Guide to representing bondholders in a restructuring
Produced in partnership with Phillip Taylor of Sidley Austin LLP
Guide to representing bondholders in a restructuring

The following Restructuring & Insolvency practice note Produced in partnership with Phillip Taylor of Sidley Austin LLP provides comprehensive and up to date legal information covering:

  • Guide to representing bondholders in a restructuring
  • Strategy and types of holders
  • First steps
  • What information is available to you?
  • Who are the holders of the bonds and what is the nature of their holding?
  • What is the deal structure?
  • What are the triggers for a restructuring?
  • Who has control of the process?
  • Who will pay the legal fees?
  • In-court restructuring
  • More...

The current restructuring cycle has featured bondholders playing a significant role in many restructuring cases. In previous cycles, high yield bonds featured in some larger European corporate capital structures, but most restructurings were driven by banks or other syndicated lenders. Historically, high yield bonds would often be unsecured, with little or no prospect of any recovery in a liquidation, and holders would have limited influence on restructuring negotiations. Over the last few years, market conditions led to European companies issuing more high yield bonds, the proceeds of which were used to refinance senior, mezzanine and second lien leveraged loans. Bonds issued to refinance secured loans often have the benefit of similar security and guarantee packages to the loans they refinanced. In the current cycle, senior secured bonds are more likely to have a real economic interest and, therefore, a stronger negotiating position. Although the trend may reverse, at the time of writing it is estimated that around half of all leveraged finance in Europe takes the form of bonds.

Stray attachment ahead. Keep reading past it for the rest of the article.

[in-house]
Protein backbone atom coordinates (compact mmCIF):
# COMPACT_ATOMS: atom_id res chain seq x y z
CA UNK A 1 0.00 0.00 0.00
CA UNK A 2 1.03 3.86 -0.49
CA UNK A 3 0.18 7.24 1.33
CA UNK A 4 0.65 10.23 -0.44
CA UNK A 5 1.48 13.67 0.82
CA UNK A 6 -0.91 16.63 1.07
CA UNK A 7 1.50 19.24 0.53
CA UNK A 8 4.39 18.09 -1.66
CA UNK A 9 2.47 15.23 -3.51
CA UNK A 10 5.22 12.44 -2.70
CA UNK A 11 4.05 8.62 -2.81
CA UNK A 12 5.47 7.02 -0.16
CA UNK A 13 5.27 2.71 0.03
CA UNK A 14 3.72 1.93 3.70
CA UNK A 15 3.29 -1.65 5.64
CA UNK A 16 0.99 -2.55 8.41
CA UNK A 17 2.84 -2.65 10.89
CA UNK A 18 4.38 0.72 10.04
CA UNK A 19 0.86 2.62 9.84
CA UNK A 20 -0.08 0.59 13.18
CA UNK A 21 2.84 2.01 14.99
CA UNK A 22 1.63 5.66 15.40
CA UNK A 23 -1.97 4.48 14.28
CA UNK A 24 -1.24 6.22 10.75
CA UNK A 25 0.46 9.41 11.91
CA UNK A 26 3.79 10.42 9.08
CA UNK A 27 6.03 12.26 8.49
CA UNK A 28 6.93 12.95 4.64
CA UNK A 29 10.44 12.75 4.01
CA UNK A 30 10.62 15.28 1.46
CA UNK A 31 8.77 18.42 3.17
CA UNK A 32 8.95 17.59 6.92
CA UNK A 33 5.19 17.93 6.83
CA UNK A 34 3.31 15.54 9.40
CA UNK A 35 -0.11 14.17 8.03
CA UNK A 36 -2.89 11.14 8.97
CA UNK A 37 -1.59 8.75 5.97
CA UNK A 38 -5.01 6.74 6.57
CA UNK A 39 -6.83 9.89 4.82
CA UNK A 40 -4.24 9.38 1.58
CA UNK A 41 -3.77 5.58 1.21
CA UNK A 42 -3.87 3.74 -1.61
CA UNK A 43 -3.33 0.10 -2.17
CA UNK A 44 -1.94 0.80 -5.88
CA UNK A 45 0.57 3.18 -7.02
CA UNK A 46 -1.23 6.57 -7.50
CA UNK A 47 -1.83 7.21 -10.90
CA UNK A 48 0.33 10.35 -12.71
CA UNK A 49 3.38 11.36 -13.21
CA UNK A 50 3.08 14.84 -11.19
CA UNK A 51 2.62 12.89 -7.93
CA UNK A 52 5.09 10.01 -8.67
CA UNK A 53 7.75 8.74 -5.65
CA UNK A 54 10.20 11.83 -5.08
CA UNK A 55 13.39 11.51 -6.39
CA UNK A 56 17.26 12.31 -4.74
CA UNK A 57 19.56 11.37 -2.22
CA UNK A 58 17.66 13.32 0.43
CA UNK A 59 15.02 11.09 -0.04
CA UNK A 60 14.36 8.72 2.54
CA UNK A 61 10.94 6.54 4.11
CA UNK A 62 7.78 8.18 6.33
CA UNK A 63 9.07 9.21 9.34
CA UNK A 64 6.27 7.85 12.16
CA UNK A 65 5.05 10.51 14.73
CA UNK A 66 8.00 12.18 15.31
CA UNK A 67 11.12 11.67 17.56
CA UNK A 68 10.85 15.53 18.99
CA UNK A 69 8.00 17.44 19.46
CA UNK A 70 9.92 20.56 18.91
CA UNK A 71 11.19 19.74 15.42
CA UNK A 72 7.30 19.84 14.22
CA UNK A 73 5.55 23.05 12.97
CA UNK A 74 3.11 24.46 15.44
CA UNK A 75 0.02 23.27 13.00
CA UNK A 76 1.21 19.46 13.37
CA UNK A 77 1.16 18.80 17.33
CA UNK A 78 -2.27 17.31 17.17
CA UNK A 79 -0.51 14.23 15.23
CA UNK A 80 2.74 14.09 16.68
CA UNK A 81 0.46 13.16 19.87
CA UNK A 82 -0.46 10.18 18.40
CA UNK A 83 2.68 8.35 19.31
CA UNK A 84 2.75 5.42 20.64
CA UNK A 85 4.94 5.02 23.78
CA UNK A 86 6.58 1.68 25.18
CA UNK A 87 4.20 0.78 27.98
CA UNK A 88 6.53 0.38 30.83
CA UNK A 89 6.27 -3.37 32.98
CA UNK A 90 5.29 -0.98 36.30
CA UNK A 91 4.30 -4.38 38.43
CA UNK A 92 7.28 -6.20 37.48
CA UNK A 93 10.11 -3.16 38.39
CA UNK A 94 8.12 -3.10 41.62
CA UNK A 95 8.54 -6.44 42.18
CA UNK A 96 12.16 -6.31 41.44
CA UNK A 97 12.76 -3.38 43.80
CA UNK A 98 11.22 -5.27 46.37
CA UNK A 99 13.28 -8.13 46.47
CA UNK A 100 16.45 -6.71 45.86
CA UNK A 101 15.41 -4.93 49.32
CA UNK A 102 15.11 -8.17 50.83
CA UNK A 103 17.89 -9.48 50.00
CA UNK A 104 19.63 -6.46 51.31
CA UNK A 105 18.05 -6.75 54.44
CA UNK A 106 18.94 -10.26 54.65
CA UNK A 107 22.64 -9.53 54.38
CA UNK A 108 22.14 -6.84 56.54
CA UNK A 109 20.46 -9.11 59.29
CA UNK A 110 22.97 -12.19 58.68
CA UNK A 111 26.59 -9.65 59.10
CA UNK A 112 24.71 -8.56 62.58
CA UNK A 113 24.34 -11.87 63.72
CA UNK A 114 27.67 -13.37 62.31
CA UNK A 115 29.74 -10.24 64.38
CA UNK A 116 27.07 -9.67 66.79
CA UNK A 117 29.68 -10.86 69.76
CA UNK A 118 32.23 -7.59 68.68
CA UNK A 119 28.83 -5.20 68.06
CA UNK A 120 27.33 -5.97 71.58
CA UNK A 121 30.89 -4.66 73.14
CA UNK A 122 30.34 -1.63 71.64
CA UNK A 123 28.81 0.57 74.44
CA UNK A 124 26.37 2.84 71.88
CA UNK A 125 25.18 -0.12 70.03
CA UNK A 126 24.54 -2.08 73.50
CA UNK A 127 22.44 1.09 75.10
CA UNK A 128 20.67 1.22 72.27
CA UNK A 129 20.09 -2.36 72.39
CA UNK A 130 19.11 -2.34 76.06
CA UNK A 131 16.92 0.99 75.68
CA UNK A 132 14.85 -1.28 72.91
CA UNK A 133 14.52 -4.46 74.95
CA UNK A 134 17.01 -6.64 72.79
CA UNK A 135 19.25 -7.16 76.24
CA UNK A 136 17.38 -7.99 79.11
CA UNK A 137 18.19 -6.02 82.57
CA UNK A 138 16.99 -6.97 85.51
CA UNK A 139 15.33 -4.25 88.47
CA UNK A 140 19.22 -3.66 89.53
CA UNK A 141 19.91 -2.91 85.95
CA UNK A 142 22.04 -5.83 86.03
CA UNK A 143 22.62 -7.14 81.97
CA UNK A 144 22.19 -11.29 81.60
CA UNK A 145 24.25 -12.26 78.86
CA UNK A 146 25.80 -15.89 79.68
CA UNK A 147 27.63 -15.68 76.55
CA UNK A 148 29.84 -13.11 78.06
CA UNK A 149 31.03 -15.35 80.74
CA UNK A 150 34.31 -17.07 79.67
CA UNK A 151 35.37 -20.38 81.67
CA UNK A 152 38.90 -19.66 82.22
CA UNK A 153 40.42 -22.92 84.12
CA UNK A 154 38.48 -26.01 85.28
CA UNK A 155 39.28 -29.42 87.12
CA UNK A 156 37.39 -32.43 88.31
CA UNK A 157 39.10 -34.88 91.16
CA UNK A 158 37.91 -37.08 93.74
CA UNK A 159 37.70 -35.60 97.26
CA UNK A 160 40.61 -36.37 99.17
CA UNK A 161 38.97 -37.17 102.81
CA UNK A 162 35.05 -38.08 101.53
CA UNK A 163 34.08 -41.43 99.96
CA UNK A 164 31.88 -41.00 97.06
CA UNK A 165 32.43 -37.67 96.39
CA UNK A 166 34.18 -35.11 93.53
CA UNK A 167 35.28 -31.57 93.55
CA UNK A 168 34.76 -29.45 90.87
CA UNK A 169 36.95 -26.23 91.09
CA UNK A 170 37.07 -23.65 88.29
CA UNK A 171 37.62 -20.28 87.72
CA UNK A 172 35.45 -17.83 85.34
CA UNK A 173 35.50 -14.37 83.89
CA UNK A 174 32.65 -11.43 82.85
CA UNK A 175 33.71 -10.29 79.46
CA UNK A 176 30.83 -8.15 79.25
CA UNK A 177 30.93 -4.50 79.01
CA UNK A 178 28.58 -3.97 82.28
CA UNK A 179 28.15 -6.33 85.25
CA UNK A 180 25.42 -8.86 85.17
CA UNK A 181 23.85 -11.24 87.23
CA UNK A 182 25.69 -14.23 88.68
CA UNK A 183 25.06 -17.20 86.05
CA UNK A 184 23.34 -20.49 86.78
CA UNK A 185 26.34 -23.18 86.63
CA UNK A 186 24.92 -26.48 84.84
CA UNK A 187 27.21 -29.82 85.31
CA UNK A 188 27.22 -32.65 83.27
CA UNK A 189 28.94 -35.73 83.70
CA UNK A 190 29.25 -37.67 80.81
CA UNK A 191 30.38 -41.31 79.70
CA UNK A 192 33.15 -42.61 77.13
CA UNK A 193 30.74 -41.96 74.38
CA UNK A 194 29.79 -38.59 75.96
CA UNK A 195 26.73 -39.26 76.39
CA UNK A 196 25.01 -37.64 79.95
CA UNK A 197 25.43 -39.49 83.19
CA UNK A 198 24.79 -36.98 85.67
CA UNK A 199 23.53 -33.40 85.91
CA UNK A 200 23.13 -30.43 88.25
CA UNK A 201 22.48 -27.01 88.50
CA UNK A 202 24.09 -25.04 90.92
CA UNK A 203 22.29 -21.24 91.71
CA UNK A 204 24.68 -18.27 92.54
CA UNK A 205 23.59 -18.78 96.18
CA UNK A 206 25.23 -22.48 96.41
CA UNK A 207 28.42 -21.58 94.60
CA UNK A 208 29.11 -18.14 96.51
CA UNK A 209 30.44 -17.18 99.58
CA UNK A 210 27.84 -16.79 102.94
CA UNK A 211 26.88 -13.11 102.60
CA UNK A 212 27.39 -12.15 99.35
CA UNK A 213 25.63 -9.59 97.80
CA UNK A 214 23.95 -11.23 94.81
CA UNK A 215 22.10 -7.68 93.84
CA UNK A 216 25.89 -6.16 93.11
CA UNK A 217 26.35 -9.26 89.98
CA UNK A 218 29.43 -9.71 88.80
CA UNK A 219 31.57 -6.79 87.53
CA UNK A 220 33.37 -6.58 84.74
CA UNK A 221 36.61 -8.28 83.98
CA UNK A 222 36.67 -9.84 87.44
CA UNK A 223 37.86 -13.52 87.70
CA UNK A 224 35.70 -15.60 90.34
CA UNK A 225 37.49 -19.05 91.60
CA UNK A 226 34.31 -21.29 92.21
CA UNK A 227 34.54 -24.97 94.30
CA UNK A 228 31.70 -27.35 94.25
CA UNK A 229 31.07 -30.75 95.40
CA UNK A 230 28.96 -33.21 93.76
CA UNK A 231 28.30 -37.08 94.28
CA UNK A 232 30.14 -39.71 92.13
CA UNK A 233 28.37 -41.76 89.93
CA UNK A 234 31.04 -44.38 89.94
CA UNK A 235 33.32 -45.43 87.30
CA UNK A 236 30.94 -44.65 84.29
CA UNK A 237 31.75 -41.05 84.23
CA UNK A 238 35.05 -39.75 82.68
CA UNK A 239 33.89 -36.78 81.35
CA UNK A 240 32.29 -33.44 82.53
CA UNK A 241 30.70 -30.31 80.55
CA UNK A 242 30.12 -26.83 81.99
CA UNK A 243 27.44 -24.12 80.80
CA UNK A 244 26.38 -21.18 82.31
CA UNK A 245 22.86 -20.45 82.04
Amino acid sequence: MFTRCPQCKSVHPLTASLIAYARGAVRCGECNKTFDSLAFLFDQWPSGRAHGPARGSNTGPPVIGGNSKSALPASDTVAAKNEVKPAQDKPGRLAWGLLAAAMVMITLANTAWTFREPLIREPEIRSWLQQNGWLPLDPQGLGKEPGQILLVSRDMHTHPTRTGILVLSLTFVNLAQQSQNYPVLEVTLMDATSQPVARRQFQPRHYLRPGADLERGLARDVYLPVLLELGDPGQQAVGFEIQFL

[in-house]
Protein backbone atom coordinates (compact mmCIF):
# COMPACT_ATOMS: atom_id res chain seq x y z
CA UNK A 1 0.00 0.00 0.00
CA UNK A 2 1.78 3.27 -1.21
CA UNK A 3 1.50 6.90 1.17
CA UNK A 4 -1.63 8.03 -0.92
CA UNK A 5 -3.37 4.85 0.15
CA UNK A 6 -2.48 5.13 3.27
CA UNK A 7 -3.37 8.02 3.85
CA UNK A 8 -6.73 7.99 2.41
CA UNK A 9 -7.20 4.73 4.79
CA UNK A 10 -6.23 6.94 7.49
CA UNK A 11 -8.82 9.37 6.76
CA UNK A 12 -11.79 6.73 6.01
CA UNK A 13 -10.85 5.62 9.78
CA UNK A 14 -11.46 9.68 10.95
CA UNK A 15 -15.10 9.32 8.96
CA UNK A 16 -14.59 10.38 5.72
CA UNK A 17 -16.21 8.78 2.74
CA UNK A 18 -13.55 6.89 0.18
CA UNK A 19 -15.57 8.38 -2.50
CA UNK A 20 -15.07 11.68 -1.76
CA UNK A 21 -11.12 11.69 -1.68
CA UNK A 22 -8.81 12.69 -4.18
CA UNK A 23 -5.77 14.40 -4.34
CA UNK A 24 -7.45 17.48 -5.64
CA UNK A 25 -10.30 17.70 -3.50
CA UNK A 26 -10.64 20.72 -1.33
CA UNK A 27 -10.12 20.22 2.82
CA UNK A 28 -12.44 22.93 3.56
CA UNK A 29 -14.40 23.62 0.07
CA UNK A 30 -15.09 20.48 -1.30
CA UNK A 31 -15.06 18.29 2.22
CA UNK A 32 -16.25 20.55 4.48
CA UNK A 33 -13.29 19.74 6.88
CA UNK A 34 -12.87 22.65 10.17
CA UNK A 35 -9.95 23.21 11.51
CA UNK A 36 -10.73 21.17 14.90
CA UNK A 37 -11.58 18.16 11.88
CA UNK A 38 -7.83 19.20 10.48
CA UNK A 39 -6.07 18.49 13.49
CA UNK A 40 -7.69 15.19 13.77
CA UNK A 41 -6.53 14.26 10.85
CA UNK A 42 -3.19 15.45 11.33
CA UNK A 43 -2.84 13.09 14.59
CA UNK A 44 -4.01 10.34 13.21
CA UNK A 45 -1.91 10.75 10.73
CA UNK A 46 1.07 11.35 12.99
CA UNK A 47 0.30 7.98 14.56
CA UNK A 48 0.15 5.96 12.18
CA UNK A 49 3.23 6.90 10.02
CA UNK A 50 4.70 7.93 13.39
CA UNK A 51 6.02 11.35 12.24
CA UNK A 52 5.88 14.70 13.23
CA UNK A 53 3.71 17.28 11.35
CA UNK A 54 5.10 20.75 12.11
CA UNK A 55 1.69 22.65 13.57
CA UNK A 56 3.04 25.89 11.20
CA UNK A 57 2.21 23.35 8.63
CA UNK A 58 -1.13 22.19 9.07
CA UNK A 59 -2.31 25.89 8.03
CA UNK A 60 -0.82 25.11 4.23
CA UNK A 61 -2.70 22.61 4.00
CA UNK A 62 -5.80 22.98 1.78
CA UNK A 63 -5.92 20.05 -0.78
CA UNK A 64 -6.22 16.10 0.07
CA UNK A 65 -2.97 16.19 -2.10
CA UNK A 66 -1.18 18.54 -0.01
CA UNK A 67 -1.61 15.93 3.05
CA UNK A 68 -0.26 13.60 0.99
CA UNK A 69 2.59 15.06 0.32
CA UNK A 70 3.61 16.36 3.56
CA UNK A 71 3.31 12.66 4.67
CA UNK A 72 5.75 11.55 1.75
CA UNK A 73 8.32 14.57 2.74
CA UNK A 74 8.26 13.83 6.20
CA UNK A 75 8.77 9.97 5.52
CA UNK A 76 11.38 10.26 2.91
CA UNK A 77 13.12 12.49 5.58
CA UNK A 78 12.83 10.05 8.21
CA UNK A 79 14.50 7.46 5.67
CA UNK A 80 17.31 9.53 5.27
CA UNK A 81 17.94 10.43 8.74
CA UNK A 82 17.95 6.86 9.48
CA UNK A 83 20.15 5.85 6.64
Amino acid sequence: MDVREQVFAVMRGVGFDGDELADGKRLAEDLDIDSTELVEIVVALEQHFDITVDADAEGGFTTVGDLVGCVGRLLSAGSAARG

Strategy and types of holders

This shift in the market has changed the role of advisers to bondholders, as well as the identity of the bondholders themselves. Traditional strategies for 'out-of-the-money' bondholders included making use of whatever negotiating leverage could be found, with a view to securing a nuisance payment for consenting to an 'out-of-court' restructuring, thereby

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